Caveat No. 1: Everybody in the history of training camp is in the best shape of their lives. No coach will ever say "meh" when asked about a player's preseason condition.
Caveat No. 2: Everybody in the history of training camp is happy with the system they are in. No player is ever going to say "meh" when asked about a coach's approach.
Sports scribes are forced to look beyond mere words to determine the veracity of various statements made this time of year. Body language, facial expressions and tone all come into play.
But after Chris Carson and coach Pete Carroll spoke to the media Wednesday, the following feels true: The Seahawks running back is poised to have his finest season yet.
Between the final game of last season and the middle of March, it was unclear whether Carson would remain in Seattle. The 26-year-old was a free agent who had established himself as one of the more productive backs in the NFL.
But he ended up inking a two-year deal with the team that had drafted him in the seventh round four years earlier. And now he has a new offensive coordinator in Shane Waldron.
You likely remember Carroll's comments a couple days after the Seahawks' playoff loss to the Rams last season. He said that not only should the team run the ball better, but that it should run it more. This caused a bit of a stir among folks who theorized that quarterback Russell Wilson's role might diminish. And though Pete pushed back against that notion Wednesday, he noted that Carson and Waldron's offense are an ideal fit.
"What we do with the running game and particularly now with the way we emphasize even more so, in the ways that we emphasize stuff. It's just it's really it's a dream come true for a guy like Chris," said Carroll, adding that he couldn't imagine Carson being in better shape. "The fits of the runs, the style of things that we're doing and how we're coaching is — they're (the running backs) are really excited. You probably could tell that from Chris."
For the first half of last season, the Seahawks' running game was Luigi to the passing game's Mario. Wilson's arm was the primary feature of the offense, and it netted him MVP numbers through those first two months. But then the interceptions began to pile up, and Carroll reverted to the balanced approach that has defined his tenure.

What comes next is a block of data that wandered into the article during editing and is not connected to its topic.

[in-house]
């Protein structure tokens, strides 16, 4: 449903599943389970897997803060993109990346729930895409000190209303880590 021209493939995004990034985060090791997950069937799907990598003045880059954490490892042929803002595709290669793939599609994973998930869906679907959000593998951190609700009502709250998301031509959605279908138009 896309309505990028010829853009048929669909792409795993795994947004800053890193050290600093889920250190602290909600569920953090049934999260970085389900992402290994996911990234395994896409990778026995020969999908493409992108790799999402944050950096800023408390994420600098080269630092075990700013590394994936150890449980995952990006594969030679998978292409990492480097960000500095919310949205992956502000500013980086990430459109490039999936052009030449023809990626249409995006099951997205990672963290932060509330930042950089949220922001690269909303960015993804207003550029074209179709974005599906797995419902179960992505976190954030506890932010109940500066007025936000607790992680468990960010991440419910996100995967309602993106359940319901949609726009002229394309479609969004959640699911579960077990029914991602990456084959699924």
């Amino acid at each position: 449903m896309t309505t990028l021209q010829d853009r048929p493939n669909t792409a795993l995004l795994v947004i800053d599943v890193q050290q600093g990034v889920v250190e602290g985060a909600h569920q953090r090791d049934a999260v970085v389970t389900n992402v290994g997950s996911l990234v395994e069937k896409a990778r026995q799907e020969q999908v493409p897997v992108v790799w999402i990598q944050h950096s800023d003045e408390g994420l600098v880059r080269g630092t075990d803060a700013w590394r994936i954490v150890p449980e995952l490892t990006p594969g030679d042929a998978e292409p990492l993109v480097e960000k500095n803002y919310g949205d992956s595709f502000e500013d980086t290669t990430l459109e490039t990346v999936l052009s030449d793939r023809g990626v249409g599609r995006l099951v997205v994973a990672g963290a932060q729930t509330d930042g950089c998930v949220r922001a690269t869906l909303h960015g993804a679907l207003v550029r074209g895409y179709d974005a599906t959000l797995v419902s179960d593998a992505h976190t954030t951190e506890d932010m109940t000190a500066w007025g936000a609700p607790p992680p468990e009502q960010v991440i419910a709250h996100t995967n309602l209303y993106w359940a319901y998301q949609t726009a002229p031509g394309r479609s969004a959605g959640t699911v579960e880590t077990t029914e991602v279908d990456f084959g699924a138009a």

Only problem is that the Seahawks forgot how to score.
Carson said Wednesday that teams caught on to Seattle's offense and Seattle didn't properly adapt. This led to the Seahawks notching 20 points or fewer in four of their final six games. It's impossible to say how Waldron's strategy will fare once the season begins, but for now the man likely to receive the bulk of the carries is pleased with what he sees.
"I think Shane does a great job with making everything balanced. It's not just relying on the run, it's mixing up different schemes and making everything kind of look the same versus a run play or a pass play," Carson said. "The defense can't tell the difference between which one."
Carson also said the new offense will likely allow him to be more involved in the passing game. He added that he has the best hands on the team. It's unlikely the Seahawks' receivers and tight ends share this opinion, but trash talk is a prerequisite for training-camp competition.
Come to think of it, so is media speculation.
On Wednesday, Carroll discussed the run-pass balance he hopes to see this year and acknowledged that, no matter what he says, it will be interpreted in myriad ways by the press. But even before he was asked about Carson specifically, he said the running-back spot "is a really exciting place."
Carson has put up big numbers before. He ran for 1,151 yards in his second year in the league and 1,230 in his third. He averaged a career-best 4.8 yards per carry last season but missed four games because of injury.
Expectations are always high this time of year, and praise gets thrown around incessantly. But the praise thrown at Carson seems justified. High expectations would be, too.